“Make waste visible!” (Taiichi Ohno)

Published on December 17th, 2020

7 Wastes of Lean

The full quote von Taiichi Ohno is: “waste is not always obvious. Don’t hide it, make waste visible!

Many companies have the tendency to hide problems – either consciously, or unconsciously. The essence of Kaizen is to continuously seek out and eliminate / reduce waste in all areas of a company. This is best done by first making the waste visible…. you can’t fix what you don’t see.

According to Taiichi Ohno, the principal architect of Kaizen and Just-in-Time principles, there are several primary areas where you can expect to find waste.

1. Waste from overproduction

According to Ohno this is the greatest “evil”. One way to make the waste more visible here is, for example, to define (individual) standard quantities at all storage and buffer locations. Anything in excess of this amount increases inventory and should be considered waste.

2. Waste due to early production

If something is made before it is needed, this is basically waste – regardless of whether it was unavoidable at the time. It is therefore crucial to have visualizations of the execution plan for every work process.

3. Waste due to waiting

Waiting time for materials, tools, devices, programs, information, etc. … is idle time. The key to avoiding this is make sure that availability visualizations are created prior to beginning production.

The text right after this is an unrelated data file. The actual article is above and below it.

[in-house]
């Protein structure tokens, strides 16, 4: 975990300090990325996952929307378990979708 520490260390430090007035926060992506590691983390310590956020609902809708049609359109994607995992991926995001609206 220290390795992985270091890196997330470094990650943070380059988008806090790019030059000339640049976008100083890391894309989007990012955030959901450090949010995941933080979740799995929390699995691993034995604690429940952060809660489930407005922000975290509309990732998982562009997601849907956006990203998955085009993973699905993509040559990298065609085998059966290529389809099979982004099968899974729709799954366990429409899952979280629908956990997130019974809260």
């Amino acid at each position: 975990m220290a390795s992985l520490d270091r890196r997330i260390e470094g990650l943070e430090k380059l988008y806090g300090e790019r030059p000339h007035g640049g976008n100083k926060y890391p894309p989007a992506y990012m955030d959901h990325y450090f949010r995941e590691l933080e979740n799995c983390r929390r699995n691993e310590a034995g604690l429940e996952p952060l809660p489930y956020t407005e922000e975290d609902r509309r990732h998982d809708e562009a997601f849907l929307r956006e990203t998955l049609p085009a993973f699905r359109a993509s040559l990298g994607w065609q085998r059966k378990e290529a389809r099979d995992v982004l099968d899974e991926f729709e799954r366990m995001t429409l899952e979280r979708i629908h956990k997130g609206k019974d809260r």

4. Waste due to unnecessary motion and routes

Workplace layout and equipment availability influence the movements and routes that employees must take in order to perform their immediate tasks. They need material, tools, equipment, information, etc. which should be clearly arranged and in the correct order. If an employee has to leave their work area and interrupt their value-added work, this indicates a problem (waste)

5. Waste due to defects and reworking

The necessity for reworking is a two-fold waste: the time and material used for the work, and the time and material needed for reworking. This always impacts all subsequent processes. Therefore, make quality issues visible - not just in Excel tables, but on-site in production or at the workstation.

How can you hunt if you don’t see the game?

Tracking waste means drawing it out into the open…making it visible, and this must be done conscientiously and carefully. Precisely defined rules must be created for each process so that any deviations from pre-set standards are visualized and clearly recognizable.

As Ohno emphasized, overproduction is the leading and most expensive form of waste and draws all other wastes after it. Therefore, your first step should be to ask: how can I make overproduction visible? Once you see the problem, a solution is within reach.

Good hunting! And if you need help scouting….I’d be happy to help.

 

Author:
Yutaka Mueller-Mark, master consultant at KPC Production Systems Engineering GmbH

Partner company: Asprova AG
World No.1 APS Production Scheduler
www.asprova.eu

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